People who experience high levels of despair have a 20 percent greater occurrence of atherosclerosis than people who live with hope. That’s the “same magnitude of increased risk that one sees in comparing a pack-a-day smoker to a non-smoker,” according to the Journal of the American Heart Association.
In other words, with hope we can be 20 percent less likely to suffer from narrowing of the arteries caused by plaque buildup on interior blood vessel walls (atherosclerosis).
But hope in what?
Proverbs tells us that, “A merry heart does good, like medicine, but a broken spirit dries the bones” (17:22). So, what do we do when the dark storm clouds roll in? And what about our final appointment with death?
Will a sunny smile keep death at bay? No! If our hope can’t see us through our darkest days, and through the valley of the shadow of death, it is not true hope.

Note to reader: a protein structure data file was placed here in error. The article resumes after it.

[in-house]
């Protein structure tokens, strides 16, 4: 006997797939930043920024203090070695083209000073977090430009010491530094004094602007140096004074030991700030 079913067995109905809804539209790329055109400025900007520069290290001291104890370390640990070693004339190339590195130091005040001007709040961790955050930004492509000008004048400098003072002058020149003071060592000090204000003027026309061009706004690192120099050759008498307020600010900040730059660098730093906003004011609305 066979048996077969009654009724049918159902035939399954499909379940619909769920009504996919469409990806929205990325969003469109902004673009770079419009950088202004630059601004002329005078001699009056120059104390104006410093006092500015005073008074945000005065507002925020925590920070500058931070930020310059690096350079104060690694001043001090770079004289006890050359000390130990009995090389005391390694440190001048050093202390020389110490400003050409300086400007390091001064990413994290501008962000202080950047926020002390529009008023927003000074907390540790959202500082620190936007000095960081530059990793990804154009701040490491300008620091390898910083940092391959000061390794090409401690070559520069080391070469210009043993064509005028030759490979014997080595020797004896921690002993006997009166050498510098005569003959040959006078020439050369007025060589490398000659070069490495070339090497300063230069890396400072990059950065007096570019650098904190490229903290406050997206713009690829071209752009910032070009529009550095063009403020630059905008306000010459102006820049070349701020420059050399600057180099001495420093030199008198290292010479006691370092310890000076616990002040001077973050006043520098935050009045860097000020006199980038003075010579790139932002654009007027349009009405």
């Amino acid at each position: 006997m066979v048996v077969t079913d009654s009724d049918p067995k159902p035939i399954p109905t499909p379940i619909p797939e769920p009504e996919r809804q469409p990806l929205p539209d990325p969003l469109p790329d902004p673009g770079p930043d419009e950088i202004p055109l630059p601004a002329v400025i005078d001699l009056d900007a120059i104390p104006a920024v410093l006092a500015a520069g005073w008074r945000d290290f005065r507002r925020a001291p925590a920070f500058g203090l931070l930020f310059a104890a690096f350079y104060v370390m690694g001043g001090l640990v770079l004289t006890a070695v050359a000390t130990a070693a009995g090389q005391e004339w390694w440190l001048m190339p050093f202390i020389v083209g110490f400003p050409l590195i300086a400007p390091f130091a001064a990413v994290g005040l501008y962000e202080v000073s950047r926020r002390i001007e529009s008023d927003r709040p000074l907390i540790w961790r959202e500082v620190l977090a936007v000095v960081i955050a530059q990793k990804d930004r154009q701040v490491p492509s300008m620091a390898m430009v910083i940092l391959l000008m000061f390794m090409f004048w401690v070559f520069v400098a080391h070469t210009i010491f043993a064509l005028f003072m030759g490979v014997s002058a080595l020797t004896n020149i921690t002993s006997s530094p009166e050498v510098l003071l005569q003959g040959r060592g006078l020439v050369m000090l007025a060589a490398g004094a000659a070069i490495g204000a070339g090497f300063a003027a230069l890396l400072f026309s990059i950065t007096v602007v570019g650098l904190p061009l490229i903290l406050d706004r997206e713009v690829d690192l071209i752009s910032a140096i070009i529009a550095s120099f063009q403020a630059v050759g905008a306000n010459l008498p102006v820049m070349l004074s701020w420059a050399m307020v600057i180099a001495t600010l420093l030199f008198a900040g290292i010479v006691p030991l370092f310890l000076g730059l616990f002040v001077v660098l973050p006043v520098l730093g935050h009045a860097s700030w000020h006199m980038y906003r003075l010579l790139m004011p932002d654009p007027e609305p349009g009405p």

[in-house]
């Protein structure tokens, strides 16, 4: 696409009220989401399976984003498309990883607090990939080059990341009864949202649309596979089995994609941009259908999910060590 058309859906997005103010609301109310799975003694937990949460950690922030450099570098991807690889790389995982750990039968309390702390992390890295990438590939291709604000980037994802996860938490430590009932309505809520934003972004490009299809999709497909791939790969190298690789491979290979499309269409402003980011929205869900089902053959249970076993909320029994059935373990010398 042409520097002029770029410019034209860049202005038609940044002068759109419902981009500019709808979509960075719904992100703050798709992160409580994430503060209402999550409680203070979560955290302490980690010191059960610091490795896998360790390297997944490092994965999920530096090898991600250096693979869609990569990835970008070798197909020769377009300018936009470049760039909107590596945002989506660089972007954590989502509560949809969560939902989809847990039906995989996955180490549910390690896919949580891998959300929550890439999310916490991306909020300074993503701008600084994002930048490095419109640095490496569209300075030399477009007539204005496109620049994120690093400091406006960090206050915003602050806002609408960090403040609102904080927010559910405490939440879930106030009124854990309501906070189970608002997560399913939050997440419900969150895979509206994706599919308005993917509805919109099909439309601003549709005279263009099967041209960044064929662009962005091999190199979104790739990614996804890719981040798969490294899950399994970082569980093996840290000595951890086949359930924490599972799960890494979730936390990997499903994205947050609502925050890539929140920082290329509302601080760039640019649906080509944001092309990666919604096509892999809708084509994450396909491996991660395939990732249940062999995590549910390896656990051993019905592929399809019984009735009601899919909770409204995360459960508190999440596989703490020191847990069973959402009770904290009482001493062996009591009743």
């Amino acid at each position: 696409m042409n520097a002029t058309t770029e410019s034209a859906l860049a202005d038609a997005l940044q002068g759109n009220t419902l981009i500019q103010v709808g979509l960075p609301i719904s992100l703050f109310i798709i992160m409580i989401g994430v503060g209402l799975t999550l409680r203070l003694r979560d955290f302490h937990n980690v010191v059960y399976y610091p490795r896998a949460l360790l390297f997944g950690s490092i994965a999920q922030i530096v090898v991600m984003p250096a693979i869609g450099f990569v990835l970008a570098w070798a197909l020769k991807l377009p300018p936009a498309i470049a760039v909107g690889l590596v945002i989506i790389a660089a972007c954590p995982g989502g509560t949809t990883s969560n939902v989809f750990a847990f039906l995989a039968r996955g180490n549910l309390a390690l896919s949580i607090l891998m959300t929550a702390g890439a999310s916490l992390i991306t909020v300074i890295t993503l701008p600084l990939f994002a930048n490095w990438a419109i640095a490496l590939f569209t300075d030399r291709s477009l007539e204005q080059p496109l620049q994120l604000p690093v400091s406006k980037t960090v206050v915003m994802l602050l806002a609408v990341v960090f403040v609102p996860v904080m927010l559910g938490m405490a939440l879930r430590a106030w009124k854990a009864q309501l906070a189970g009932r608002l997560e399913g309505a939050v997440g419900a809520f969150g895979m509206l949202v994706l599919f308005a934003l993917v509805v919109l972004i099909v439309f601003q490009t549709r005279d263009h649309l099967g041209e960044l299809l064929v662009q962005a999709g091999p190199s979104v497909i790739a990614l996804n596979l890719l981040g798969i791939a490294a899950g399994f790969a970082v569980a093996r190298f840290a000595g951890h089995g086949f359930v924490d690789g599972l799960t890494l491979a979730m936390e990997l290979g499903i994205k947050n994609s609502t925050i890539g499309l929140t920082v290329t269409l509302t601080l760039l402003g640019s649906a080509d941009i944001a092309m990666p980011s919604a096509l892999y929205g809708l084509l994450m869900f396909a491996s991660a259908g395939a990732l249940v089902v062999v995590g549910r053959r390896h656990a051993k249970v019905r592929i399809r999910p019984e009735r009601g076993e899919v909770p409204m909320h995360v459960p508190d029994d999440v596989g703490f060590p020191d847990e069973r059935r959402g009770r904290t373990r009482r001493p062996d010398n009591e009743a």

The disciples of Jesus Christ went through a period of despair. But their hope returned when the condition that caused their despair was reversed by the resurrection of Jesus from the dead.
Let’s see why the resurrection is the only foundation for a life of hope today.
The death of hope
Imagine what the disciples felt the evening after Jesus was taken down from the cross and laid in the tomb.
Several women went to the tomb the next morning to anoint Jesus’ body. But the tomb was empty. An angel told them Jesus had risen from the dead. They ran back to tell the disciples. Peter and John raced to the tomb and, indeed, it was empty. After discovering the empty tomb, they were still terribly discouraged and confused.
What did it mean? “For as yet they did not know the Scripture that He must rise again from the dead” (John 10:9-10). Then the disciples went home. All their hopes for the future had been focused on the Savior. When He died, the disciples’ dreams died.
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SOURCE: Baptist Press